Mike’s Thirteen Favorite Westerns
Recently, a radio listener asked for my four favorite Westerns. You know how it is with lists; once you start, it’s hard to stop. So, right now, the first four are my own favorites. Tomorrow, the order might change. I know that all of these are available on DVD. I’m not sure if they’re available on the various streaming services.
Once Upon a Time in the West (1969, PG-13) Following the world-wide success of his Dollars trilogy with Clint Eastwood, director Sergio Leone went to Monument Valley for a larger canvas upon which to paint a vivid picture of the opening of the West. With Charles Bronson, Claudia Cardinale and Henry Fonda at his best as the icy villain Frank.
The Wild Bunch (1969, R) Sam Peckinpah’s masterpiece set standards for the depiction of action and violence. Many films have been more graphic since then but none have matched its emotional intensity.
Unforgiven (1992, R) Clint Eastwood’s finest film is a meditation on the many Western heroes he played over his long career. His costars Gene Hackman and Morgan Freeman have seldom been better. Fittingly, it is dedicated to his mentors Sergio Leone and Don Siegel.
Deadwood, Season One (2004, not rated) The story of people creating an organized community in a wilderness has seldom been told with more attention to historical detail. Ian McShane, Timothy Olyphant and Keith Carradine (as Wild Bill Hickock) lead an exemplary ensemble.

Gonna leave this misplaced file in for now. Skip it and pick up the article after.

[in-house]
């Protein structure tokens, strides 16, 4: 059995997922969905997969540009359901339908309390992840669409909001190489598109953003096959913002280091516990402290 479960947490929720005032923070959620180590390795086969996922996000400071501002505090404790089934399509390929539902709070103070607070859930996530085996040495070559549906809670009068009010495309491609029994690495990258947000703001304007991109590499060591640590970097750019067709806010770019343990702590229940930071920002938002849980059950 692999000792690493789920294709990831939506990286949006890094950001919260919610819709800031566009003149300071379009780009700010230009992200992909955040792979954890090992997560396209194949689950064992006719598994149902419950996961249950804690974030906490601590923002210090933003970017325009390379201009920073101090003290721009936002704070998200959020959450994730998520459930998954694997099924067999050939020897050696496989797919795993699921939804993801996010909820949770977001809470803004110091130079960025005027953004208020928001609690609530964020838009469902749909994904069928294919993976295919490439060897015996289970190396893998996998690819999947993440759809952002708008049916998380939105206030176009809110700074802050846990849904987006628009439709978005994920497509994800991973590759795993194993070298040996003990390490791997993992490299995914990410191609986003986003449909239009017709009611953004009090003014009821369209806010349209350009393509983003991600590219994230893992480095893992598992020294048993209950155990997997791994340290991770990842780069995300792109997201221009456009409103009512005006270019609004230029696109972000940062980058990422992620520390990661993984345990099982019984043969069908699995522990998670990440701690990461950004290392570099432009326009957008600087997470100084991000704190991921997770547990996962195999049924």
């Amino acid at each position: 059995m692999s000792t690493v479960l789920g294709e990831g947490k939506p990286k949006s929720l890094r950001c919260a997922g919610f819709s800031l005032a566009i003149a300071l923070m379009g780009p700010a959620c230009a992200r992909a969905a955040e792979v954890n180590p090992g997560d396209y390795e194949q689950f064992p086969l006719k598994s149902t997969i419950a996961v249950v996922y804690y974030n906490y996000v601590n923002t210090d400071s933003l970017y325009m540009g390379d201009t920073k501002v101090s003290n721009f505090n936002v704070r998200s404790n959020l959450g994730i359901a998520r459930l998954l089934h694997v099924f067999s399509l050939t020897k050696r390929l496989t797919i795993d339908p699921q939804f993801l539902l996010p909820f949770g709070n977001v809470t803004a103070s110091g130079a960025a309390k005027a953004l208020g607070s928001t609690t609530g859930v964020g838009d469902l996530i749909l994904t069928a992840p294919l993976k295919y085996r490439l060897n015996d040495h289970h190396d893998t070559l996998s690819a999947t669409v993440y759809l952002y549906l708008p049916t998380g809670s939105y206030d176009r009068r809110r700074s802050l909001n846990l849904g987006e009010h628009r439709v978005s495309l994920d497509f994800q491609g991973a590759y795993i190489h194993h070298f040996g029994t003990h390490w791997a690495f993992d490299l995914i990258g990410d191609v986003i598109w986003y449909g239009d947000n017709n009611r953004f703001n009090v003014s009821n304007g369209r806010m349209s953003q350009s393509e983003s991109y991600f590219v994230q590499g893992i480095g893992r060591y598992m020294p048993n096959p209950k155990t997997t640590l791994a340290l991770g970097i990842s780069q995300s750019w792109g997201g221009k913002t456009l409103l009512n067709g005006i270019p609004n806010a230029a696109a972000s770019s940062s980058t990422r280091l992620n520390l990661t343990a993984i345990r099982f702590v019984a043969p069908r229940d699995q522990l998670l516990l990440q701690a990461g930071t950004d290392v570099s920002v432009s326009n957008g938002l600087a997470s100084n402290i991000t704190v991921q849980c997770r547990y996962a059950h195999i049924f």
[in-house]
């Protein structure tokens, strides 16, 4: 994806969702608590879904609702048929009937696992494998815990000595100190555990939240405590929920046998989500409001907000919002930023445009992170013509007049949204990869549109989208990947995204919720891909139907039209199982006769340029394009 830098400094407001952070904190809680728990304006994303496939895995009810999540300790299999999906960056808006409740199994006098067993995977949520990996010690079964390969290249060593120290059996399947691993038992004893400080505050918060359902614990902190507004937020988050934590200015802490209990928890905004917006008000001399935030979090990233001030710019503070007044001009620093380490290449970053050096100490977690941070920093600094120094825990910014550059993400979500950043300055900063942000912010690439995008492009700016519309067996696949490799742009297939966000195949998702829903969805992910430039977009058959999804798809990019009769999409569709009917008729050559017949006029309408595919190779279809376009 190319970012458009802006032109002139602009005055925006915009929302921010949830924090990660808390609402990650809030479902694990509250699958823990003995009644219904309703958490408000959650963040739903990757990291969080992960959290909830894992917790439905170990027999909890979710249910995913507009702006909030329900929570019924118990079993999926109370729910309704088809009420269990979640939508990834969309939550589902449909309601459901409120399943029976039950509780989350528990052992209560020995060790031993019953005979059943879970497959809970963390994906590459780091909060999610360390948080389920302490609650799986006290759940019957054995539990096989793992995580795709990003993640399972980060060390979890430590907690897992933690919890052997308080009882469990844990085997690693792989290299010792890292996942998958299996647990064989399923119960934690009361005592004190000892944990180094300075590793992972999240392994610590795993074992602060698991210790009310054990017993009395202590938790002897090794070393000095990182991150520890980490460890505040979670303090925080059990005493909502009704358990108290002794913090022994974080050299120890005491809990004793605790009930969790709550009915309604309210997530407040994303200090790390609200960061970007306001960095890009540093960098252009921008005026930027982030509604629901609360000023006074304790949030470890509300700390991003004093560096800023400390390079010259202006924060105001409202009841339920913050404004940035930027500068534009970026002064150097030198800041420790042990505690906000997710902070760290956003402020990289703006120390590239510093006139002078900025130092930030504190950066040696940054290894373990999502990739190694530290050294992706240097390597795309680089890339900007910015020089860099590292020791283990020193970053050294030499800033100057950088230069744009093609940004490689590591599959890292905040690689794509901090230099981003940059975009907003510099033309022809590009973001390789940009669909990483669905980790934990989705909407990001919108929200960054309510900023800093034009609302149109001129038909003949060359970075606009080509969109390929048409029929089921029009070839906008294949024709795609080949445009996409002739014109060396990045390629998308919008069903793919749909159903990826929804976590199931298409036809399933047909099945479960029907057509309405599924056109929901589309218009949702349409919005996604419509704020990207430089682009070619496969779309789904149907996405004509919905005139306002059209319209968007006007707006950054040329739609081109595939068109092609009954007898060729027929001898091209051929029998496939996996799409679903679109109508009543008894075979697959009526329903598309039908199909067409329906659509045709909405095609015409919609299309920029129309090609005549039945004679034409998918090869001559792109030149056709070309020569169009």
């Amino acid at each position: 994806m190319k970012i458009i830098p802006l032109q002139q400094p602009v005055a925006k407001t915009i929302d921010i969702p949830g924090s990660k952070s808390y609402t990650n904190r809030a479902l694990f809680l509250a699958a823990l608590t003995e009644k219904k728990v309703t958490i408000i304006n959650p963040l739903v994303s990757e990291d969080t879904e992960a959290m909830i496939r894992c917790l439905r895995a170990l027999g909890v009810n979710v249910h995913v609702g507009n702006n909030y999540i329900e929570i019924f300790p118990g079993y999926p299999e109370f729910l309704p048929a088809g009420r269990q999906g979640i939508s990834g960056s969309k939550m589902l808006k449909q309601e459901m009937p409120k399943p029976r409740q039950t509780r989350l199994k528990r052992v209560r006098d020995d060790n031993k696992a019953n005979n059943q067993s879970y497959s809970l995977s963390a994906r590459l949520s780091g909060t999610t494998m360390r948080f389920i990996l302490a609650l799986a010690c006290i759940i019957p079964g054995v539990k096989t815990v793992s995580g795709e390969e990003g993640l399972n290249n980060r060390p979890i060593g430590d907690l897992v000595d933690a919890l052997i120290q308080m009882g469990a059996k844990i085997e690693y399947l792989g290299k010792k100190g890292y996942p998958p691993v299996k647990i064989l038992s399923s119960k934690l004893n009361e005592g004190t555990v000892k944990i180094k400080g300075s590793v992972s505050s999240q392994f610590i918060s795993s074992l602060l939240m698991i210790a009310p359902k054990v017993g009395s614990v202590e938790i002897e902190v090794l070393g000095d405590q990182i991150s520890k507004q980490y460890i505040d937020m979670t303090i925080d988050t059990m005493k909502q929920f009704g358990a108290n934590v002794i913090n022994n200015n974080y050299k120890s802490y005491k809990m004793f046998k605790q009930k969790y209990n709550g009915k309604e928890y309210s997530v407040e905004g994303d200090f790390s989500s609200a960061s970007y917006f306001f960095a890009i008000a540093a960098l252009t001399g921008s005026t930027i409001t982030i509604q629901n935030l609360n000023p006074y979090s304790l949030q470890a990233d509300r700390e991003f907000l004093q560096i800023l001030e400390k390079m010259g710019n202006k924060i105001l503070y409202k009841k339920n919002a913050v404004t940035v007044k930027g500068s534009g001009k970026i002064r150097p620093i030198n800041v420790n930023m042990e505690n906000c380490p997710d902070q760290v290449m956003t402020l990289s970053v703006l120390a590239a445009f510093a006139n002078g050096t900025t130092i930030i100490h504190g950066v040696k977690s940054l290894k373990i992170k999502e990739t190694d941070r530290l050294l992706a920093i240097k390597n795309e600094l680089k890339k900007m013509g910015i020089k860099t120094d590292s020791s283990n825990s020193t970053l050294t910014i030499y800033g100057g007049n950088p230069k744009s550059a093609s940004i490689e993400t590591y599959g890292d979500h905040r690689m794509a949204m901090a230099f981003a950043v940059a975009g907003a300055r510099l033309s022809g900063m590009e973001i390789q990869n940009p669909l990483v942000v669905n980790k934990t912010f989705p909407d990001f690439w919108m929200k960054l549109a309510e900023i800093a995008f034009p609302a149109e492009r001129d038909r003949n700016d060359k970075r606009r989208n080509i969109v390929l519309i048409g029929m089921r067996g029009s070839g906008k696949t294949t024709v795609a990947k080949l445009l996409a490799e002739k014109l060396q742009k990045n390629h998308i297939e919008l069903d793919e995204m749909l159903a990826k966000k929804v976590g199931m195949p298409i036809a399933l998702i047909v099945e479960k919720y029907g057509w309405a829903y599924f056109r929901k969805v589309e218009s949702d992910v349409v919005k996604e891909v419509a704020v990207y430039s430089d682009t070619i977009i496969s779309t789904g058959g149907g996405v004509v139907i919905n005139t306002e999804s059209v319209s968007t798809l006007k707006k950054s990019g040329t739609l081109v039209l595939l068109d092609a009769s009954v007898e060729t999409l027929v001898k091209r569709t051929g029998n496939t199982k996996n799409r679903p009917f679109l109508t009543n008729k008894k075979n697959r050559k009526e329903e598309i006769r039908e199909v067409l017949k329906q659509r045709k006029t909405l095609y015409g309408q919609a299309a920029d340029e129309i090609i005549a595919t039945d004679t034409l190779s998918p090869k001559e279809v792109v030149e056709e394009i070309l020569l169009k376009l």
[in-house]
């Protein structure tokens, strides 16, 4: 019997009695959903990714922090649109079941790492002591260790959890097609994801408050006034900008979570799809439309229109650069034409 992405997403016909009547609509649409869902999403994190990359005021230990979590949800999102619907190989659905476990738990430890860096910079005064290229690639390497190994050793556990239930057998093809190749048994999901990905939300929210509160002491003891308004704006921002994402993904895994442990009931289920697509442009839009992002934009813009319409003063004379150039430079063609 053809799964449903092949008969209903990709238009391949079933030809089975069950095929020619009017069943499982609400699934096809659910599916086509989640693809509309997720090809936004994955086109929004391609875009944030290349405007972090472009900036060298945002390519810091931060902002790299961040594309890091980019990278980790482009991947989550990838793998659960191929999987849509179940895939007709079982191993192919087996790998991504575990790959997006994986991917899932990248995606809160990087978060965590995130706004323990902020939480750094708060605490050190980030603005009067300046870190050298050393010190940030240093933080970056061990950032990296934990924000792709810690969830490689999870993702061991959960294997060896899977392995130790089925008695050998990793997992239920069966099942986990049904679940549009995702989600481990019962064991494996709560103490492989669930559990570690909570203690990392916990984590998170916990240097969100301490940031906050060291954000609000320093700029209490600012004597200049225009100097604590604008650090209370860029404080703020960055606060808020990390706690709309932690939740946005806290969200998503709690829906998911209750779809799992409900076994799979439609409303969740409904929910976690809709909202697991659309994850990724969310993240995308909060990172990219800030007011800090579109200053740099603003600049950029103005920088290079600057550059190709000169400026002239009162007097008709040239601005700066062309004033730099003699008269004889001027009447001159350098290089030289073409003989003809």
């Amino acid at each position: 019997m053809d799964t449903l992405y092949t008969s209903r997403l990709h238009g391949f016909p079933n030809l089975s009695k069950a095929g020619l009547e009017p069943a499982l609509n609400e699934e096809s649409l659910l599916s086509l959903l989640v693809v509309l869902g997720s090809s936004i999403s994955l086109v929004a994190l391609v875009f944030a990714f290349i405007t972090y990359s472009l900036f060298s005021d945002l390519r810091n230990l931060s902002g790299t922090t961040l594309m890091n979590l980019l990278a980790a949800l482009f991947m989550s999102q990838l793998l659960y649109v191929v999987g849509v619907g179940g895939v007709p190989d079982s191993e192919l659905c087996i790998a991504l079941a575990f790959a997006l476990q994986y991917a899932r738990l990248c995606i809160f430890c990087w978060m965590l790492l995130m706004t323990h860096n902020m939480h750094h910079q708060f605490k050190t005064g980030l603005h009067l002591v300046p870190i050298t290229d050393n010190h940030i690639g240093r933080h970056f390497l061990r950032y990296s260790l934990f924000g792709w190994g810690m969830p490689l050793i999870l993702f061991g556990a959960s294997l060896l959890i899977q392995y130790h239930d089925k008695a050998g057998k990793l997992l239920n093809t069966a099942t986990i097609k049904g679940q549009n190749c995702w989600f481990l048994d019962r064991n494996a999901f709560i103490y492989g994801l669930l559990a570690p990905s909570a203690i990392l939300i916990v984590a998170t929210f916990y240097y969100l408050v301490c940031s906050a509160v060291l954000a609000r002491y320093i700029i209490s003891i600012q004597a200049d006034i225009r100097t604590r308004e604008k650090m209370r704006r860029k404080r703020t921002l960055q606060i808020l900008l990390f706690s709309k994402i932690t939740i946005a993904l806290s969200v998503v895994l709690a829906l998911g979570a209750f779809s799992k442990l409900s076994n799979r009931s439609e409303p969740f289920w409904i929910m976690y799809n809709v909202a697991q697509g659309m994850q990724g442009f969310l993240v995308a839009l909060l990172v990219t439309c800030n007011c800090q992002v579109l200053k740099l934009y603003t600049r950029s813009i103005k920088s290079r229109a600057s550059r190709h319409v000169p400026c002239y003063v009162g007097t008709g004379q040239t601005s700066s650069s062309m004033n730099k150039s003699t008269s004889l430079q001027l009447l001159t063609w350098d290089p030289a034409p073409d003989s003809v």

Lone Star (1996, R) John Sayles’ contemporary Western is a complex tale of generational conflict, cultural clashes, and family secrets. With Chris Cooper and Elizabeth Pena.
The Big Country (1958, not rated) William Wyler’s epic has a terrific cast led by Gregory Peck, Charlton Heston, and Jean Simmons, but Burl Ives won an Oscar for his performance as a wily rancher engaged in a long-running feud.
Stagecoach (1939, not rated) John Ford and John Wayne and stuntman Yakima Canutt may have created the modern action movie with this one. Remade several times. Yes, it’s dated, but if I’m channel surfing and I come across it, I’m hooked for the duration.
Shane (1953, not rated) Alan Ladd is the gunfighter trying to start a new life. Jack Palance is at his villainous best. Spectacular locations and photography.
Tombstone (1993, R) Kurt Russell (also an uncredited director) stars as Wyatt Earp in the best telling of the gunfight at the O.K. Corral. Val Kilmer is the screen’s best Doc Holliday.
Bad Day at Black Rock (1955, not rated) Spencer Tracy is the wounded WWII vet who gets off the train in a desert town and opens old wounds. With Ernest Borgnine, Lee Marvin and Robert Ryan as the bad guys.
McCabe & Mrs. Miller (1971, R) Robert Altman’s snow-covered winter’s tale breaks most of the rules of the genre. With Warren Beatty and Julie Christie at their youthful best and a haunting Leonard Cohen score.
Will Penny (1967, not rated) Charlton Heston said that his role as an illiterate cowboy was his favorite. I agree. Donald Pleasance is a scenery=chewing psychotic villain.
Lonesome Dove (1989, not rated) Robert Duvall and Tommy Lee Jones are at their best in an excellent adaptation of Larry’s McMurtry’s Pulitzer Prize-winning novel.